My two favorite creative writing styles are poetry and playwriting. These two types of writing happen to require a lot of determination, a bit of an inspiration, and (for the most part) at least a foot in the reality of our human experiences. (At least that is how I look at them.) Poetry is the way I convey stories and messages best. I love the imagery and the challenges that come with balancing showing actions and using too much figurative language or vice versa. And my plays challenge me to thoroughly analyze how humans realistically behave and what they go through without drastic exaggerations.
When writing requires that much mental work ahead of you, where do you find the inspiration to keep writing? Today, I want to share with you just a few ways I find some inspiration to create my best work. Leave yours in the comment so we can talk about them. Maybe you will give me ideas!
Sometimes I have the motivation to write but lack anything to give me an idea about the direction I want to take that day. Sitting outside even for a little while is one of my most frequent methods of finding inspiration. Ever since I was a kid, I loved nature and animals. (I grew up in the Pocono Mountains so it would be difficult not to love nature somewhat.) Seventh grade was one of my favorite times at school solely because of our Envirothon team and the canoe trip I got to go on with my father…who managed to tip our canoe, of course.
That love of nature makes even the simplest occurrences seem magical in my mind. I can look at leaves rustling in the wind and the shapes of trees and find some use to attach them to a feeling or a moment in writing. Sometimes I’ll even sit on the ground with my shoes off and get grounded to focus on the textures of the soil beneath me. I also love listening to the sounds of rain, oceans, and wind. You would be surprised how well you can attach weather to anything you want to write about once you focus in on it.
My Depression and Anxiety
Now, I know that sounds really dark; trust me, it can be a dark world in my brain. But I would be wrong if I claimed these disorders and the experiences they stir up are not great for some hard-hitting, emotional, and visual content. The negative thoughts and feelings alone give you options, but the physical reactions those things make you experience are great for imagery.
For the most part, I keep this inspiration option open only when I am upset and in the moment and focus on more positive things. Before I started therapy three years ago, I used to tap into bad memories from years previously just so I could write a good poem. In return, I would cry to myself at night for up to a month if I was on a writing streak. (I take it that you are all smart enough to understand why I needed to stop doing that.) Though even with more positivity in my work, I tend to keep the negative mostly to depict the struggles I experience internally keeping myself hopeful when my mind tries to weigh me down daily.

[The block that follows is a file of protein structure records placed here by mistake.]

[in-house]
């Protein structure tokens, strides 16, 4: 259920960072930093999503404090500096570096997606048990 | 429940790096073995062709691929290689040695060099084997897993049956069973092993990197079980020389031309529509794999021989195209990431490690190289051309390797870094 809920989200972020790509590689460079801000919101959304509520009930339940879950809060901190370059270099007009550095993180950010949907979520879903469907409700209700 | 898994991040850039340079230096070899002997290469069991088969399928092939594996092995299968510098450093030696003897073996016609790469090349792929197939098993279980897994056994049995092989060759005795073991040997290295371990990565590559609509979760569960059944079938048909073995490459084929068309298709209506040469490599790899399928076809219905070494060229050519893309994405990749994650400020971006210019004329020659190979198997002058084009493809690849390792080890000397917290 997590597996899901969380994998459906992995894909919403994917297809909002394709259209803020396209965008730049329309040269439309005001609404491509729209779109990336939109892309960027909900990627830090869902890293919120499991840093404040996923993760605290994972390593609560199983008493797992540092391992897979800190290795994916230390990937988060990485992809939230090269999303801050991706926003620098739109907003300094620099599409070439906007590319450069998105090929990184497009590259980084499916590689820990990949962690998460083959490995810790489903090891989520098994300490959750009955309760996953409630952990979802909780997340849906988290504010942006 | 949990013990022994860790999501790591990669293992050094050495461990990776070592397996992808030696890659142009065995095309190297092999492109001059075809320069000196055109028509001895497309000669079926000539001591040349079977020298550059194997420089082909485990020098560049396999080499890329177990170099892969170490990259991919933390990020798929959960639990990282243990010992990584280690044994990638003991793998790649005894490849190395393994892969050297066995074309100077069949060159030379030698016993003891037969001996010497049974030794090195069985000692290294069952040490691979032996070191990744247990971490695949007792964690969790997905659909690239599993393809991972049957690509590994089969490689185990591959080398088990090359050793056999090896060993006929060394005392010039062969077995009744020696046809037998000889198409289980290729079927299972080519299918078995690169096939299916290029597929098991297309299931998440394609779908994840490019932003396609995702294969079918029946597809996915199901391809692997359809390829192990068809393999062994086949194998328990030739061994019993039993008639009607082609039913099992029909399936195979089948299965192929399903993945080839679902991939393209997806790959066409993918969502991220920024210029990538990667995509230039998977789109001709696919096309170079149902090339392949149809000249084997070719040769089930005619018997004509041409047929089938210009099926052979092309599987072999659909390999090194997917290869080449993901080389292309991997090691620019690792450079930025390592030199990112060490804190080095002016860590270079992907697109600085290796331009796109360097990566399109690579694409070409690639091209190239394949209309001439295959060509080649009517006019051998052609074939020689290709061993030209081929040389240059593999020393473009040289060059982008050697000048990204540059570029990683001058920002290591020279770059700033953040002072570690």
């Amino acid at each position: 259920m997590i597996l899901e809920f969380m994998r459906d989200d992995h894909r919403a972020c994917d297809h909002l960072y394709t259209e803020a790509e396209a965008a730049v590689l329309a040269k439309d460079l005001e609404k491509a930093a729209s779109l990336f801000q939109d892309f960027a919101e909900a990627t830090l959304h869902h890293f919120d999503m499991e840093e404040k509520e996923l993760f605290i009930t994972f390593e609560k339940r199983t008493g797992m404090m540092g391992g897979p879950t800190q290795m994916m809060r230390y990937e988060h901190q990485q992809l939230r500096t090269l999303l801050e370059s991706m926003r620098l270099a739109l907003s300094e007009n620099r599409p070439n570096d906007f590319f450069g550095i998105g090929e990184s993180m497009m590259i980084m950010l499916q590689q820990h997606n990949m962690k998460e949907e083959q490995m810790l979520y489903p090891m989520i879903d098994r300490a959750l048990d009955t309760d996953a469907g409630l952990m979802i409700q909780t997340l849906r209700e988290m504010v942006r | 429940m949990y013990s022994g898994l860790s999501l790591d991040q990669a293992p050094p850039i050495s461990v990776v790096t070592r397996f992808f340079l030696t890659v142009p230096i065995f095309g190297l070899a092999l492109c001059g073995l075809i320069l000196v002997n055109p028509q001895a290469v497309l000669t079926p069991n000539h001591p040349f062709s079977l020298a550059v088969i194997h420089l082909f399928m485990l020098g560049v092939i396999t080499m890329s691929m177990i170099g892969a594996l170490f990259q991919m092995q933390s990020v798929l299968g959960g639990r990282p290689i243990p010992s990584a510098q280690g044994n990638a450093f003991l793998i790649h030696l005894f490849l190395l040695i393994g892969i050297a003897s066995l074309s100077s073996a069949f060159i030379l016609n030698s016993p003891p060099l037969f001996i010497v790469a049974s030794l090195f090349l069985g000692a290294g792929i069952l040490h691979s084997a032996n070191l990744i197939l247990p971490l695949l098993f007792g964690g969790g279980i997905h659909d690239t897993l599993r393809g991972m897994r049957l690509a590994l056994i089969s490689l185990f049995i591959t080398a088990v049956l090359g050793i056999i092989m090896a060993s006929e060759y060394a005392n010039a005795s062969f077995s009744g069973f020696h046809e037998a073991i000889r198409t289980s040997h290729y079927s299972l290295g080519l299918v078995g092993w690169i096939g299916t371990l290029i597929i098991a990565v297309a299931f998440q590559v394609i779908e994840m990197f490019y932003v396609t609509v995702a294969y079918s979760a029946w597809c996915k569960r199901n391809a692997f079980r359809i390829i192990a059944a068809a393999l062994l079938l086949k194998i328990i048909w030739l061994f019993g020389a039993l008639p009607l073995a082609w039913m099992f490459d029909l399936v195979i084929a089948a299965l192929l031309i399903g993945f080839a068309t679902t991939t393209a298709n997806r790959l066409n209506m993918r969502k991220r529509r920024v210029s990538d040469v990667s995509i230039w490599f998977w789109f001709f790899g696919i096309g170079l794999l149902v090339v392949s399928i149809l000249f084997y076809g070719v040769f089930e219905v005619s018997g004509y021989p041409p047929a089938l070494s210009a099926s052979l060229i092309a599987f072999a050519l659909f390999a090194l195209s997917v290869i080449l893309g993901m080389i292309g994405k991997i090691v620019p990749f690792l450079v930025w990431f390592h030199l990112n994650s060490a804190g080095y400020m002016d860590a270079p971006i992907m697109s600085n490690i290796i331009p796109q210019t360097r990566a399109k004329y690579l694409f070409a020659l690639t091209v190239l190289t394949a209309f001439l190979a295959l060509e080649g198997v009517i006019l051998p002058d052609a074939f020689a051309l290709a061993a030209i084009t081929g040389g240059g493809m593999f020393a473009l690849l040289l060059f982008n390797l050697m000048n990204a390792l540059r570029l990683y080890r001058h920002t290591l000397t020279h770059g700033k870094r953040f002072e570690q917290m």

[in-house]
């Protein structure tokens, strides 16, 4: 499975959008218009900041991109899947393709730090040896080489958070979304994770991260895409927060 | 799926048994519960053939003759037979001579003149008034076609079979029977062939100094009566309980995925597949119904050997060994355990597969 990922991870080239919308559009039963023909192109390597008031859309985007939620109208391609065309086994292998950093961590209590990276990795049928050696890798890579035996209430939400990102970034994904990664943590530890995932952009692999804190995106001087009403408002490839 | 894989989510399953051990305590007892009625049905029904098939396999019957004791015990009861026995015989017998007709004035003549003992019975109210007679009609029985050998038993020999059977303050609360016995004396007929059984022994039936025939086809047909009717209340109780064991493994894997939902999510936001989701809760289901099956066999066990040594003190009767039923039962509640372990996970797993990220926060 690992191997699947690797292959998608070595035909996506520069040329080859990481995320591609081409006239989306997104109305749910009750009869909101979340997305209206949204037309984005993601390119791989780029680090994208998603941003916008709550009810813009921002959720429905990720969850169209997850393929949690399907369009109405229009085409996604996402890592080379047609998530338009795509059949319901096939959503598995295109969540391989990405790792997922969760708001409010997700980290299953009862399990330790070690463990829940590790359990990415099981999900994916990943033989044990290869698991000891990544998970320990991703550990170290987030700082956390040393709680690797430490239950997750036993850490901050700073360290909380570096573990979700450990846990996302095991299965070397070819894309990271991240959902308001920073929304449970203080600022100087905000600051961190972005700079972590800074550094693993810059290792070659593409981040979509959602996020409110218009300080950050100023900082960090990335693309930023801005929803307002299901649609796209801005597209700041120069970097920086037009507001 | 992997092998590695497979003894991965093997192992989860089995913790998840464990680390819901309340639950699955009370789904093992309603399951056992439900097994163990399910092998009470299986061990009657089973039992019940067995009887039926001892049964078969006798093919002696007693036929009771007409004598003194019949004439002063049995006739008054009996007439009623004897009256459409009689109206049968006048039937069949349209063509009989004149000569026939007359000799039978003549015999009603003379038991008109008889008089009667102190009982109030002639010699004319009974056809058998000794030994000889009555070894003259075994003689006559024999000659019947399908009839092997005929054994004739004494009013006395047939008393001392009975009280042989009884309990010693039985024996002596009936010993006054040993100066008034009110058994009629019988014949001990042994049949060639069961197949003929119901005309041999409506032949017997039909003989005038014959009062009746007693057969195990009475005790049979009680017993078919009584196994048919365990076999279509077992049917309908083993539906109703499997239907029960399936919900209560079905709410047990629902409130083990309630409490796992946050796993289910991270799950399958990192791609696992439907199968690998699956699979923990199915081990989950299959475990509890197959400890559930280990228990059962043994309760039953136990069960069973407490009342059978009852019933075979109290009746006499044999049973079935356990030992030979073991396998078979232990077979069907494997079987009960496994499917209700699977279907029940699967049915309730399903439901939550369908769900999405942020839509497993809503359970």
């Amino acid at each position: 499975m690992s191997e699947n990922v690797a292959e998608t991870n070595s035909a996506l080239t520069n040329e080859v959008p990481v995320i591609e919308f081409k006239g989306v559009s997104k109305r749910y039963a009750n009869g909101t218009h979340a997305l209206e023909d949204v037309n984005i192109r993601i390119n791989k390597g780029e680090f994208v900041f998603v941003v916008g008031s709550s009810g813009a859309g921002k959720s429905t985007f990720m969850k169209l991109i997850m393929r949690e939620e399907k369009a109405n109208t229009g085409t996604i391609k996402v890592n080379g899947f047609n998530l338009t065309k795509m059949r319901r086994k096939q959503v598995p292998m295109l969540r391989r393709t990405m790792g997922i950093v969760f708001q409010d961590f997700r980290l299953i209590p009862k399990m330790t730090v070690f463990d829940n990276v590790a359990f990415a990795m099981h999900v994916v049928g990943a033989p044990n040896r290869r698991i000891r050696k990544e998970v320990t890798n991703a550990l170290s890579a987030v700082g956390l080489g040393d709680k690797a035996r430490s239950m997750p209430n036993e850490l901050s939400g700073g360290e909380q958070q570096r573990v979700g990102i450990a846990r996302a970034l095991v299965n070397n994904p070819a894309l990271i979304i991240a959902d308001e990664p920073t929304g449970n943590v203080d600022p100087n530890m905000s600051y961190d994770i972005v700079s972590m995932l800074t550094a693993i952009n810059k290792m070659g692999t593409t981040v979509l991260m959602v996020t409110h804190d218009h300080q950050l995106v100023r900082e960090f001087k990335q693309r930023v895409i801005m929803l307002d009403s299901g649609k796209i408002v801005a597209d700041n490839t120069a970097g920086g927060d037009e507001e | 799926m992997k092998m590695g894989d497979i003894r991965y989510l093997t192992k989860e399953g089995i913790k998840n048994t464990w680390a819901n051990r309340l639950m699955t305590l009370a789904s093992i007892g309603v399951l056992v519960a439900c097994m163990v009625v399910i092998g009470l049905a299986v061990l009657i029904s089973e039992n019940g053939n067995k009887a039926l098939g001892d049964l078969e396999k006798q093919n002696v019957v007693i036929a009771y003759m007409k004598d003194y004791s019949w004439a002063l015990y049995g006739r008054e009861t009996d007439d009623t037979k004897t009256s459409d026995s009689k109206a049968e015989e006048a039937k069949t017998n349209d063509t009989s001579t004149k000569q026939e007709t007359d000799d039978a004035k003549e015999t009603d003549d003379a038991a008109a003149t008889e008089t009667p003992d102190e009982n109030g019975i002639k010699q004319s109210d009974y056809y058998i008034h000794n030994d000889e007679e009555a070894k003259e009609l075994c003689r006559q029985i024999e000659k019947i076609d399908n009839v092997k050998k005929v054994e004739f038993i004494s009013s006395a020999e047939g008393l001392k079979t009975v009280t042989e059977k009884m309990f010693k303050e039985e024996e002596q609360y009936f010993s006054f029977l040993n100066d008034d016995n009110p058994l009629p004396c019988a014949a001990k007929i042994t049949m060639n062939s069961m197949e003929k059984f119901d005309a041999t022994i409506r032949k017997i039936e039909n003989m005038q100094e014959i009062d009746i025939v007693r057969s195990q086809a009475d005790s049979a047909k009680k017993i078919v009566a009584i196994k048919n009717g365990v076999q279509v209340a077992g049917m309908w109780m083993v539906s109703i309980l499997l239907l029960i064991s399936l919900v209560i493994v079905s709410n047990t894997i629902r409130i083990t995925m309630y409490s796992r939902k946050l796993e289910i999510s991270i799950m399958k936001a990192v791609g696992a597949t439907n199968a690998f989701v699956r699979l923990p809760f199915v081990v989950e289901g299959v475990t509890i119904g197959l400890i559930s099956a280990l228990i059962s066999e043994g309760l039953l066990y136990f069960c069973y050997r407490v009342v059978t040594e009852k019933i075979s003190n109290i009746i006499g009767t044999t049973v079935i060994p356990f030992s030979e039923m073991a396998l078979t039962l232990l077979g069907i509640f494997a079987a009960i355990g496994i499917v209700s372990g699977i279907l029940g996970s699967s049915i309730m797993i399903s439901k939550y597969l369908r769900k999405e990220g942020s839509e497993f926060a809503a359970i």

When I go out, I sometimes speak to people. More often than not, I am sitting by myself somewhere (even in a restaurant) and observe individuals and families. I’m intrigued by how these people interact and behave so I can make my characters more realistic and not as dramatic as I used to make them. (I have so many people watching stories that I cannot even remember a good one to tell here.)
One of my favorite places to people watch would have to be New York City. That place is a melting pot of individuals and culture. Because of that, you’re bound to run into some interesting people and situations while you are there. Fun fact: Bryant Park is a good place to sit. Just don’t be creepy about it, okay?
I never had a great relationship with human beings growing up. I was shy and quiet, and the bullying I received up until the end of high school never helped that. There was a bit of chaos at home sometimes. So animals were always safe for me; they still are my safety blanket to this day. Animals, in general, make good imagery whether it’s their appearance, their movements, or their sounds. But dogs, in particular, bring me a feeling of safety and warmth.
My dog Nugget came into my life when I was seven years old and had to go when I was twenty. That dog inspired the few happy poems I wrote about friendship as a teenager. No matter how bad my day was, I knew I could bury my face in her fur and she would not mind. It seems sad that I felt she was all I had, but she was what I needed most then. She helped me grow, though it took quite a while for me to get over her death and learn how to move forward.